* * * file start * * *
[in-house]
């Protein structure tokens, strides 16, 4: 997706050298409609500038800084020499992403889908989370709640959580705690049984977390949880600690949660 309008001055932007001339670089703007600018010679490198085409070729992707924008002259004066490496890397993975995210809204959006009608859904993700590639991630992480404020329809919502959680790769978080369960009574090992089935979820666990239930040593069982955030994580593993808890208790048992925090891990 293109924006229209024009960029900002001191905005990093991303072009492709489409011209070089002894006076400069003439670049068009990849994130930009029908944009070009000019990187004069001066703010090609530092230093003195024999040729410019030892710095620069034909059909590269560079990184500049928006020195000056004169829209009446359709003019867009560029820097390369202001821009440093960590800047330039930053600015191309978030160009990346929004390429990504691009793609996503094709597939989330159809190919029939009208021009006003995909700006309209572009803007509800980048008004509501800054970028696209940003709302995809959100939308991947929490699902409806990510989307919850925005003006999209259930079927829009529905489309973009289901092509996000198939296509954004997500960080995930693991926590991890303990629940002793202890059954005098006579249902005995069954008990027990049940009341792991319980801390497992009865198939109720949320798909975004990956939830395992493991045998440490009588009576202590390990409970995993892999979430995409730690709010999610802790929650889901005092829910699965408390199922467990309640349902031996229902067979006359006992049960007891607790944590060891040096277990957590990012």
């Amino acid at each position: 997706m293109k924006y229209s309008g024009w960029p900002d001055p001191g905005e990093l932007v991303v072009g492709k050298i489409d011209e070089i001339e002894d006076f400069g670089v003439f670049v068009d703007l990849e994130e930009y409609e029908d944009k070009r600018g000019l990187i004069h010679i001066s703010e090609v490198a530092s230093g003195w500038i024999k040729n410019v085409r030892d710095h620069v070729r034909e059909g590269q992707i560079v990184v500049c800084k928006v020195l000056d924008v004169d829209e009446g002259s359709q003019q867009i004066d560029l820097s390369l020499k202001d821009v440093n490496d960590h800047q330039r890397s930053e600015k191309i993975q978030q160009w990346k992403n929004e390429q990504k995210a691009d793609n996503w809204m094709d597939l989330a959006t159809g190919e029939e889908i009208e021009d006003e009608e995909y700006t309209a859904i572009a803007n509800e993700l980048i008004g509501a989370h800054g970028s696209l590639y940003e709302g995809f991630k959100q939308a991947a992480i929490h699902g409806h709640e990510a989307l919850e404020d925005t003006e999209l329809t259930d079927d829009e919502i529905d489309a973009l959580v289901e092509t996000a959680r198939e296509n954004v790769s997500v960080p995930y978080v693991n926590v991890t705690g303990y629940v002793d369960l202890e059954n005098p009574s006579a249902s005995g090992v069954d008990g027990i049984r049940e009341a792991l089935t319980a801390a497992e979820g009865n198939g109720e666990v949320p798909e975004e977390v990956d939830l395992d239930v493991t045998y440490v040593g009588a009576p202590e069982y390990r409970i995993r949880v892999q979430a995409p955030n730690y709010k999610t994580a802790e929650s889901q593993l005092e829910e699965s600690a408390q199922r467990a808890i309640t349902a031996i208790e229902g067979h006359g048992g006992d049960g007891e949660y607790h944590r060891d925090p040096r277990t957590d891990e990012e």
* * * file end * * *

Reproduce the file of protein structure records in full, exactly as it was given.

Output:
[in-house]
């Protein structure tokens, strides 16, 4: 997706050298409609500038800084020499992403889908989370709640959580705690049984977390949880600690949660 309008001055932007001339670089703007600018010679490198085409070729992707924008002259004066490496890397993975995210809204959006009608859904993700590639991630992480404020329809919502959680790769978080369960009574090992089935979820666990239930040593069982955030994580593993808890208790048992925090891990 293109924006229209024009960029900002001191905005990093991303072009492709489409011209070089002894006076400069003439670049068009990849994130930009029908944009070009000019990187004069001066703010090609530092230093003195024999040729410019030892710095620069034909059909590269560079990184500049928006020195000056004169829209009446359709003019867009560029820097390369202001821009440093960590800047330039930053600015191309978030160009990346929004390429990504691009793609996503094709597939989330159809190919029939009208021009006003995909700006309209572009803007509800980048008004509501800054970028696209940003709302995809959100939308991947929490699902409806990510989307919850925005003006999209259930079927829009529905489309973009289901092509996000198939296509954004997500960080995930693991926590991890303990629940002793202890059954005098006579249902005995069954008990027990049940009341792991319980801390497992009865198939109720949320798909975004990956939830395992493991045998440490009588009576202590390990409970995993892999979430995409730690709010999610802790929650889901005092829910699965408390199922467990309640349902031996229902067979006359006992049960007891607790944590060891040096277990957590990012």
């Amino acid at each position: 997706m293109k924006y229209s309008g024009w960029p900002d001055p001191g905005e990093l932007v991303v072009g492709k050298i489409d011209e070089i001339e002894d006076f400069g670089v003439f670049v068009d703007l990849e994130e930009y409609e029908d944009k070009r600018g000019l990187i004069h010679i001066s703010e090609v490198a530092s230093g003195w500038i024999k040729n410019v085409r030892d710095h620069v070729r034909e059909g590269q992707i560079v990184v500049c800084k928006v020195l000056d924008v004169d829209e009446g002259s359709q003019q867009i004066d560029l820097s390369l020499k202001d821009v440093n490496d960590h800047q330039r890397s930053e600015k191309i993975q978030q160009w990346k992403n929004e390429q990504k995210a691009d793609n996503w809204m094709d597939l989330a959006t159809g190919e029939e889908i009208e021009d006003e009608e995909y700006t309209a859904i572009a803007n509800e993700l980048i008004g509501a989370h800054g970028s696209l590639y940003e709302g995809f991630k959100q939308a991947a992480i929490h699902g409806h709640e990510a989307l919850e404020d925005t003006e999209l329809t259930d079927d829009e919502i529905d489309a973009l959580v289901e092509t996000a959680r198939e296509n954004v790769s997500v960080p995930y978080v693991n926590v991890t705690g303990y629940v002793d369960l202890e059954n005098p009574s006579a249902s005995g090992v069954d008990g027990i049984r049940e009341a792991l089935t319980a801390a497992e979820g009865n198939g109720e666990v949320p798909e975004e977390v990956d939830l395992d239930v493991t045998y440490v040593g009588a009576p202590e069982y390990r409970i995993r949880v892999q979430a995409p955030n730690y709010k999610t994580a802790e929650s889901q593993l005092e829910e699965s600690a408390q199922r467990a808890i309640t349902a031996i208790e229902g067979h006359g048992g006992d049960g007891e949660y607790h944590r060891d925090p040096r277990t957590d891990e990012e």